HomeSLATReading Comprehension Practice Questions for SLAT

Reading Comprehension Practice Questions for SLAT

Passage 1

As you sow, so shall you reap is an old adage which holds true for Arnab Goswami, editor-in-chief of Republic TV. Goswami, who went hammer and tongs at actor Rhea Chakraborty, accusing her of being a member of drug mafia and — (1) — the suicide by Sushant Singh Rajput, cried foul when he was arrested from his residence for allegedly abetting the suicide committed by an architect Anvay Naik. In a suicide note recovered from the spot where Naik was found dead, he had alleged that Goswami and two others, namely Feroz Sheikh and Niteish Sarda, owed him substantial sums of money, and on account of non-payment by them, he and his mother were driven to commit suicide.

Although an FIR was registered against all three, it ended with the police submitting “a summary report” in the concerned court, which means that the investigation did not throw up sufficient evidence against the accused. Naik’s wife and daughter alleged that they were not informed about the closure report and it is only after they came to know of it that they ran from —(2)—, which resulted in the re-investigation of the case and the arrest of Goswami.

No one holds any brief for Rhea Chakraborty or Goswami insofar as the merits of the two cases are concerned. The power to pronounce them guilty or innocent rests with the courts and no one else. Unfortunately, a few TV channels have arrogated to themselves the role of judge, jury and executioner. Chakraborty is yet to be pronounced guilty or innocent by a court of competent jurisdiction, but she already stands convicted in the court of Goswami, which he conducts every night.


  1. The proverb ‘as you sow, so shall you reap’ means:
  • Your actions dictate the consequences.
  • One should do things on time.
  • Time is of the essence.
  • None of these
  1. ‘Went hammer and tongs’ refers to
  • Lethargically
  • Energetically
  • Consciously
  • None of the above
  1. The best-suited word for (1) is
  • Abetting
  • Causing
  • Stopping
  • None of these
  1. The best-suited phrase for (2) is
  • Head to toe
  • Ground to sky
  • Pillar to post
  • None of these
  1. The antonym of the word in bold in the passage is
  • Harangue
  • Axiom
  • Proverb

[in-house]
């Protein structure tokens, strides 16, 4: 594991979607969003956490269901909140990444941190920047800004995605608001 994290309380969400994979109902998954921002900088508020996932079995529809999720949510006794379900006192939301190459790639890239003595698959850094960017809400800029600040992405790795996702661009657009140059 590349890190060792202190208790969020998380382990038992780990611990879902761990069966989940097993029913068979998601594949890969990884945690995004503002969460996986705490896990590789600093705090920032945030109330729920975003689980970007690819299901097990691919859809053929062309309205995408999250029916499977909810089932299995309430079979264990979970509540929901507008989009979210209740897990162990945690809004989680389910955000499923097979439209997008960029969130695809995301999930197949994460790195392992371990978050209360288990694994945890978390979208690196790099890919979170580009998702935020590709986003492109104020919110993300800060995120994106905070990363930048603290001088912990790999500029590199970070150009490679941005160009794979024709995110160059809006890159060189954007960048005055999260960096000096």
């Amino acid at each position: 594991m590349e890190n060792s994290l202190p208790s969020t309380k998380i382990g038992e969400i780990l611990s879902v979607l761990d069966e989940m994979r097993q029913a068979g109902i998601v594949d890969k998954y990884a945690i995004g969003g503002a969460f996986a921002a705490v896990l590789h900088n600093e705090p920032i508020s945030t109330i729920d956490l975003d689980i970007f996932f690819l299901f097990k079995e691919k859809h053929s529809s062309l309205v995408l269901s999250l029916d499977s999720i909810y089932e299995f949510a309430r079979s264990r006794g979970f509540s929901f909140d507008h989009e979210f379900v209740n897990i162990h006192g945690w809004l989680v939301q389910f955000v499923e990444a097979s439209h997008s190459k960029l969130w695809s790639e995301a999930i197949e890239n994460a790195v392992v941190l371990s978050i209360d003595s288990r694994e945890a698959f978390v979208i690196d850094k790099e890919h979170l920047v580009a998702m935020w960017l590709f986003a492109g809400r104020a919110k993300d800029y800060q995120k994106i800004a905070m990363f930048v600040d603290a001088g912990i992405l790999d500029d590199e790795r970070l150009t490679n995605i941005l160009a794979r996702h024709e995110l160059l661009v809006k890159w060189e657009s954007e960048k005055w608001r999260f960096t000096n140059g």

• None of these

Passage 2

At a time when globalisation has lost its lustre and much of the world is looking inwards, 15 countries came together and signed the Regional Comprehensive Economic Partnership (RCEP) on the sidelines of an online ASEAN summit hosted by Vietnam on Sunday. India had been a part of negotiations for almost nine years till it pulled out in November 2019, stating that — (1) — safeguards and lowering of customs duties will adversely impact its manufacturing, agriculture and dairy sectors. By staying out, India has blocked itself from a trade bloc that represents 30 per cent of the global economy and world population, touching over 2.2 billion people.

There are strong economic and strategic reasons to not let the RCEP door remain shut permanently for India. The economic reasons first. Clearly, India’s decision is influenced by China dominating the RCEP trade bloc since New Delhi already has a Free Trade Agreement with ASEAN, separate deals with South Korea and Japan, and discussions are on with Australia and New Zealand. Trade data suggests that India’s deficit with China, with which it does not have a trade pact, is higher than that of the remaining RCEP constituents put together. So why blame trade deals? Moreover, trade deficits are not all bad, and definitely not for consumers. Even otherwise, the import of cheaper intermediate goods only helps add value to final products. Yes, some fears are not unfounded.

Trade policy reform always — (2) — pressure on the domestic industry in the transition period. Firms that do not rise to the occasion run the risk of falling by the wayside. So they did after the 1991 reforms when India started lowering tariffs. But providing stability in export-import policy and a favourable exchange rate did help the industry shape up, and match global quality and pricing. This is borne out of the experience of over two decades since 1991. India was much better off, both in terms of its share in global trade, FDI inflows, growth of the domestic industry, and rising income levels of its people.


  1. The best-suited word for (1) is
  • Exerts
  • Gives
  • Takes
  • None of these
  1. The best-suited word for (2) is
  • Sufficient
  • Enough
  • Inadequate
  • None of these
  1. The antonym of the word in bold in
  • Substantiated
  • Strong
  • Ground
  • Enough
  1. Which of the following statement is not true as per the passage?
  • India is not a party to RCEP.
  • RCEP represents 30 per cent of the global economy
  • An online ASEAN Summit was hosted by Vietnam.
  • Export of cheaper intermediate goods only helps add value to intermediate products.


Passage 1

  1. (a)
  2. (b)
  3. (a)
  4. (c)
  5. (a)

Passage 2

  1. (a)
  2. (c)
  3. (a)
  4. (d)


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